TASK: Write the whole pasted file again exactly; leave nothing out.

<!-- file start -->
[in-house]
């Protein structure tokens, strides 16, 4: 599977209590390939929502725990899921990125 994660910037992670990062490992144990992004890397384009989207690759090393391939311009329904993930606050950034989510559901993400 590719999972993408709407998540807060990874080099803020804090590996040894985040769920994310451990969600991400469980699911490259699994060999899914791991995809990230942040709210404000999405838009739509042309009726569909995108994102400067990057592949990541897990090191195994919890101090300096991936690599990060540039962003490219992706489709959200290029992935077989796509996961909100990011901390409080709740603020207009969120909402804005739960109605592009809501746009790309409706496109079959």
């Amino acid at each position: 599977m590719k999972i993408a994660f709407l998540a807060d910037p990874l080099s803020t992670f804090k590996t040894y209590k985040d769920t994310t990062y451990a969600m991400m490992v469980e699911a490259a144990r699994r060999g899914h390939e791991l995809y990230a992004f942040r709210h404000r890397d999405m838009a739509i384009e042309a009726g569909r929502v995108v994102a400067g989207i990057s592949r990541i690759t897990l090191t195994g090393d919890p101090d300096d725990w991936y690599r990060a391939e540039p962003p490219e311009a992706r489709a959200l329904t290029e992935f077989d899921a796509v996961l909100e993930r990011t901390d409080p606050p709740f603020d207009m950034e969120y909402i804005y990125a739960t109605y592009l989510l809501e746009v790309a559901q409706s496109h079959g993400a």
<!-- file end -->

[in-house]
């Protein structure tokens, strides 16, 4: 599977209590390939929502725990899921990125 994660910037992670990062490992144990992004890397384009989207690759090393391939311009329904993930606050950034989510559901993400 590719999972993408709407998540807060990874080099803020804090590996040894985040769920994310451990969600991400469980699911490259699994060999899914791991995809990230942040709210404000999405838009739509042309009726569909995108994102400067990057592949990541897990090191195994919890101090300096991936690599990060540039962003490219992706489709959200290029992935077989796509996961909100990011901390409080709740603020207009969120909402804005739960109605592009809501746009790309409706496109079959």
């Amino acid at each position: 599977m590719k999972i993408a994660f709407l998540a807060d910037p990874l080099s803020t992670f804090k590996t040894y209590k985040d769920t994310t990062y451990a969600m991400m490992v469980e699911a490259a144990r699994r060999g899914h390939e791991l995809y990230a992004f942040r709210h404000r890397d999405m838009a739509i384009e042309a009726g569909r929502v995108v994102a400067g989207i990057s592949r990541i690759t897990l090191t195994g090393d919890p101090d300096d725990w991936y690599r990060a391939e540039p962003p490219e311009a992706r489709a959200l329904t290029e992935f077989d899921a796509v996961l909100e993930r990011t901390d409080p606050p709740f603020d207009m950034e969120y909402i804005y990125a739960t109605y592009l989510l809501e746009v790309a559901q409706s496109h079959g993400a």